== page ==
By John Burton Jr.
“The well-being of men and boys of color is crucial for the overall health, prosperity, and inclusivity of society,” said artist, educational leader, and community curator, turned executive director, Ricky Singh. This New York City native has led the nonprofit, My Brother’s Keeper Charlotte-Mecklenburg, since July 2023.
Former President Barack Obama launched the My Brother’s Keeper initiative in 2014 in response to the persistent opportunity gaps boys and young men of color in the U.S. face. My Brother’s Keeper Charlotte-Mecklenburg (MBKCLTMECK) is a collective impact organization founded by men of color that utilizes a collective impact model to address the inequities of boys of color in the county.
The organization’s Board of Directors is virtual who’s who of Mecklenburg County men in leadership. Members include Kieth Cockrell, president of Bank of America Charlotte, Mark Jerrell, Mecklenburg County Commissioner, and Frank Barnes, Chief Accountability Officer of Charlotte-Mecklenburg Schools to name a few.
Singh, a three-time Brooklyn College graduate is an acclaimed muralist, hip hop devotee, and spoken word artist, who also appeared on HBO’s “Def Poetry Jam.”
Singh sees himself in his executive director role as a fuser. “I hope to fuse these roles by creating a dynamic and inclusive space within MBKCLTMECK that recognizes and celebrates the diverse talents, experiences and aspirations of Charlotte youth, far and wide,” he said.
Often in the media and society, the image of men of color, Black men in particular aren’t spoken of with the type of jubilance Singh expresses. Black male faces are oftentimes tarnished by bias, mischaracterizations and misconceptions. According to a 2023 Pew Research Center survey of nearly 5,000 Black adults, almost two-thirds (63 percent) say news about Black people is often more negative than news about other racial and ethnic groups, and 43 percent say the coverage largely stereotypes Black people.
“This can lead to harmful assumptions about their character, abilities or intentions,” the 37-year-old Singh explained.. “It is essential to recognize the unique challenges faced by men of color while avoiding broad generalizations that can perpetuate discrimination and hinder efforts to address systemic issues.”
This is one of the reasons MBKCLTMECK’s leadership is very strategic when it comes to its future, focus and community footing. “Our focus remains on addressing the needs of the community and advancing our mission,” Singh said. “My role as a community builder has been guided by the principles of servant leadership, emphasizing the importance of serving and supporting others. Through forging connections and fostering collaboration, I seek to build a sense of community strength,” he added. “We are excited to announce a strategic partnership with the Urban League of Central Carolina amongst many other partners that have joined our portfolio since July of 2023.”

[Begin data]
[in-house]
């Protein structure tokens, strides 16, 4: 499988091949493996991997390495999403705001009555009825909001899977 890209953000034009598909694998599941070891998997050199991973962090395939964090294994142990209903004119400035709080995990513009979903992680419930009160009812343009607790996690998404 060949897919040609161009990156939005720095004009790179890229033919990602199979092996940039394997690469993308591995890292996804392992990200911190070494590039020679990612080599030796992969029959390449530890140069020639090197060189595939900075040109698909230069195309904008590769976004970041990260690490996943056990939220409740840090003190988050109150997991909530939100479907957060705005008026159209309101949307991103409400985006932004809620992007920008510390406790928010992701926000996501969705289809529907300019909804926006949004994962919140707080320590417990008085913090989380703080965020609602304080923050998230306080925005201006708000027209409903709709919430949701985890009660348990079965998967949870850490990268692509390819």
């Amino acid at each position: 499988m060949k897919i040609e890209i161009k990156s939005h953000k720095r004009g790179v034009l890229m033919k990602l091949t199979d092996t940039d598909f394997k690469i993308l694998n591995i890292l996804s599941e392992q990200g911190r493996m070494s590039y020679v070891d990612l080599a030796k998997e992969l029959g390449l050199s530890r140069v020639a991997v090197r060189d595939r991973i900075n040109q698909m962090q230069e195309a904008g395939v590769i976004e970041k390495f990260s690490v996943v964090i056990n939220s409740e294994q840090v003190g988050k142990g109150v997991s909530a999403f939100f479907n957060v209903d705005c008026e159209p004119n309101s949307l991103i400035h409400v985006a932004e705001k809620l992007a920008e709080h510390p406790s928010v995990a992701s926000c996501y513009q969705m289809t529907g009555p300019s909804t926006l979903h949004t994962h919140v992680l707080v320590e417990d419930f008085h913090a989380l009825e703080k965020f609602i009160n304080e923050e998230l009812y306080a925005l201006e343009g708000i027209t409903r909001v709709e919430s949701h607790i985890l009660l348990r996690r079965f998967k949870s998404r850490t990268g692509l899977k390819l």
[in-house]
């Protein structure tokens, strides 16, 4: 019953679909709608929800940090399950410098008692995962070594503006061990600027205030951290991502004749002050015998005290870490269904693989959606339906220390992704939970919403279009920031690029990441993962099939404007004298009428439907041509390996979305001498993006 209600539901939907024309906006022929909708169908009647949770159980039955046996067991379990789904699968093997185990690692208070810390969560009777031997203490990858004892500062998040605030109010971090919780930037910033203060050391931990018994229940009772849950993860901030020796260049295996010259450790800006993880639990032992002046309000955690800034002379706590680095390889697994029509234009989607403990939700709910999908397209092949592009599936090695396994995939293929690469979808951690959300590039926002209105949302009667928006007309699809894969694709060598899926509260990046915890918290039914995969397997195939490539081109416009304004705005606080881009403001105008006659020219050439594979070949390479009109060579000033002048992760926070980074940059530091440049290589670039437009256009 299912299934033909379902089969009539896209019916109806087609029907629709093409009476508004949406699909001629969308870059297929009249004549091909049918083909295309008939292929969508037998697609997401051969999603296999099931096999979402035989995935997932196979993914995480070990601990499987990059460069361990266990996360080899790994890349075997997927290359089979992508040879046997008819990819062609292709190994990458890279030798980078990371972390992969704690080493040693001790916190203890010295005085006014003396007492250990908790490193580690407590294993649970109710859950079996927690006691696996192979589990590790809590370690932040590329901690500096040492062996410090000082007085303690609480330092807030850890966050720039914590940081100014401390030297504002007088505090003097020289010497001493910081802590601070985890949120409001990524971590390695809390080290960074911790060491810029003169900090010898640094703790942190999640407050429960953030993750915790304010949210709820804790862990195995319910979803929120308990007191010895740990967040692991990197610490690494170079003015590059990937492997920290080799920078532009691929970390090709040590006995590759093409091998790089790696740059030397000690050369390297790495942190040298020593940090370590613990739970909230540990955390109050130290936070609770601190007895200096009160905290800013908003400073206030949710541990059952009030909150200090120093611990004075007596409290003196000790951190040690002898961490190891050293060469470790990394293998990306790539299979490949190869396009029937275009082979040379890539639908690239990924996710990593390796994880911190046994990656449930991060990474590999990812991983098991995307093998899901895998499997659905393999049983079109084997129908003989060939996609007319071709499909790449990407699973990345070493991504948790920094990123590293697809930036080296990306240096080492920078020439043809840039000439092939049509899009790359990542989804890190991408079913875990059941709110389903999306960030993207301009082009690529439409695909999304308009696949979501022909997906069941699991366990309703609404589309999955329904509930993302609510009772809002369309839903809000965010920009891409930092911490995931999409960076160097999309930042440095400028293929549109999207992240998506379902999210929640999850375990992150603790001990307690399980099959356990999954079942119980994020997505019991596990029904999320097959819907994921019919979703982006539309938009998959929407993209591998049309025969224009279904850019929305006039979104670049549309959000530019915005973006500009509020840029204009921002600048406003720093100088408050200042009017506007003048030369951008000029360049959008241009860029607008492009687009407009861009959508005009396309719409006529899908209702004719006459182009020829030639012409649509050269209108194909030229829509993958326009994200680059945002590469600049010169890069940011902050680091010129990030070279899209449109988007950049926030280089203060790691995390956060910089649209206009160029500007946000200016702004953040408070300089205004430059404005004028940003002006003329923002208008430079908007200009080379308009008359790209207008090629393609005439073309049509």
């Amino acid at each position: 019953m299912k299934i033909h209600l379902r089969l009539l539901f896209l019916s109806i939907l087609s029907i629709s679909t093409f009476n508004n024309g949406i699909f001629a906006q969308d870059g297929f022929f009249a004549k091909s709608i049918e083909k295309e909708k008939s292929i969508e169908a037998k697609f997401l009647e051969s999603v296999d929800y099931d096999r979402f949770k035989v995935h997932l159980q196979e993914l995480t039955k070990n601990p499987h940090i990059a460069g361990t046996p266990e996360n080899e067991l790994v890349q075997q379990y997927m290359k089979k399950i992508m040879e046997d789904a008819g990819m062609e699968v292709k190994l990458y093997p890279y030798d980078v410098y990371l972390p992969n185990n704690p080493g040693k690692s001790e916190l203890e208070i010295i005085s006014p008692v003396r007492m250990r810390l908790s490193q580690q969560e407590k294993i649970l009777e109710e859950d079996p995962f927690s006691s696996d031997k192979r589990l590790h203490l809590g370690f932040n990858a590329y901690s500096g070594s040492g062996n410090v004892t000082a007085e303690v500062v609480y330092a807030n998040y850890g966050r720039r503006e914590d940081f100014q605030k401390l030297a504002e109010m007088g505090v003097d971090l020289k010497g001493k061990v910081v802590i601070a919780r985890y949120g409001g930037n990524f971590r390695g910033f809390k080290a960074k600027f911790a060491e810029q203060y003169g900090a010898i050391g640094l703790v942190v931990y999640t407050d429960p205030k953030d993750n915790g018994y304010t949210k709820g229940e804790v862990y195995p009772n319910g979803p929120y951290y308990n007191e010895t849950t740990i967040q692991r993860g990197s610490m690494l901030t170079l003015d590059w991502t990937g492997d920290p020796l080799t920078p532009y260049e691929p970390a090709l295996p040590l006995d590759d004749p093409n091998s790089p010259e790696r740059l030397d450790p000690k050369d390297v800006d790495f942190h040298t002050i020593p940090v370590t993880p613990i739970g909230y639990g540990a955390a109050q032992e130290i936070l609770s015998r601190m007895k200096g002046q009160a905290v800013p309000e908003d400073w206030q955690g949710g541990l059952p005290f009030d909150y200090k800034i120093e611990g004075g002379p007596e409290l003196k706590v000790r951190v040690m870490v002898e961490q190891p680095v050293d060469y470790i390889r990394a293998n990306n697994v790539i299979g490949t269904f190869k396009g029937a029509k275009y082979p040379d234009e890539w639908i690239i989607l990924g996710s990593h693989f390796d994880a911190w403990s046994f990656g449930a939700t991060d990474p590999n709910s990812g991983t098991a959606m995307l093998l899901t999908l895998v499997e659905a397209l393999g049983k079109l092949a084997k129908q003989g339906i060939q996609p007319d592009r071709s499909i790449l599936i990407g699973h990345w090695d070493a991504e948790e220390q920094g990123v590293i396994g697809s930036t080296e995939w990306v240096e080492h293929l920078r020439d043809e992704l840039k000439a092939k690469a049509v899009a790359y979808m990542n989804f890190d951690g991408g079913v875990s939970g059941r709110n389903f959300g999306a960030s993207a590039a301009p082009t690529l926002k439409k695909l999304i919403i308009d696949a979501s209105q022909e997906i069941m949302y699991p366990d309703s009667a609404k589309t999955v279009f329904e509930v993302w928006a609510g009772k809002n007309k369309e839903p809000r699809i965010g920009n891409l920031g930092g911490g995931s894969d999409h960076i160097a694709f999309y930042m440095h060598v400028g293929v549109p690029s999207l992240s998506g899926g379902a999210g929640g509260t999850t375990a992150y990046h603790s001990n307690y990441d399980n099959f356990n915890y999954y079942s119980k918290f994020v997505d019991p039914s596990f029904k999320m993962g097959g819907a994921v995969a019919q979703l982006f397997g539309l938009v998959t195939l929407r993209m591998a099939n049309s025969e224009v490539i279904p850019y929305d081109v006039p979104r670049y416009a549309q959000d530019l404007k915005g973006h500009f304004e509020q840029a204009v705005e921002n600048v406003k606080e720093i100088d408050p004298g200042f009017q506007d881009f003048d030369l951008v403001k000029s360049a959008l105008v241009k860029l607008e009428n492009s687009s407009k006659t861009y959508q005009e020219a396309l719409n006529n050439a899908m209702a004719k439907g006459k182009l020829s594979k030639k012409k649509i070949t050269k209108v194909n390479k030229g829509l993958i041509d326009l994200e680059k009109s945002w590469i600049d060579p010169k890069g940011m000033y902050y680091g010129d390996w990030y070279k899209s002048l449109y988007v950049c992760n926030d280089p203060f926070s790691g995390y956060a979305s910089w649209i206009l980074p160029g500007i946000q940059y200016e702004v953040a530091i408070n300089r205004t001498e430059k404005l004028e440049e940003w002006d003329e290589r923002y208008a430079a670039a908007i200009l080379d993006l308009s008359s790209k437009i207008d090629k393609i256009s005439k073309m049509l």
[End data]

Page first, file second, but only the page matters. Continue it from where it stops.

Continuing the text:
Grounded in empathy, Singh’s approach to leadership is with a humble, servant-hearted mindset. As a father of four boys, his understanding of people is deeply influenced by the lessons he learns every day raising a family. “My aspiration is to humbly embody servant leadership, inspiring positive change and leaving a meaningful impact on individuals and the communities we navigate together,” Singh said.
When asked if he had a wish list for MBKCLTMECK, he mentioned four key things:
- Resource strengthening: Adequate funding for growth
- Secure robust funding to fuel program growth, enabling the expansion of services, professional development and adaptability to community needs.
- Strategic collaboration: Forge impactful partnerships
- Establish meaningful partnerships with diverse stakeholders, leveraging unique perspectives, expertise and resources.
- Mentorship empowerment: Robust guidance programs
- Implement strong mentorship initiatives to empower individuals with guidance, inspiration and a supportive community.
- Educational access: Cutting-edge learning opportunities
- Ensure equitable access to the latest educational tools and programs, fostering skill development for success in a rapidly evolving world.
Although Charlotte isn’t the Land of Oz and wishes don’t get granted with a magic wand, Singh said one of the simplest things people can do to help MBKCLTMECK succeed is to, “reach out and connect if you share our vision,” he said. “Let’s build together or support existing initiatives. Your collaboration and support make a meaningful impact.”
Having lived in New York City and Charlotte for some time, Singh suggests no matter the locale, similar challenges exist, like poverty, education and community development. However, it’s through understanding these universal challenges that nonprofits can effectively strategize to promote a collaborative and flexible approach to community development, he said.
In doing so, it not only benefits men of color but all people. “Ultimately, ensuring their well-being is a matter of human rights and contributes to building a more just and equitable world for everyone,” said Singh.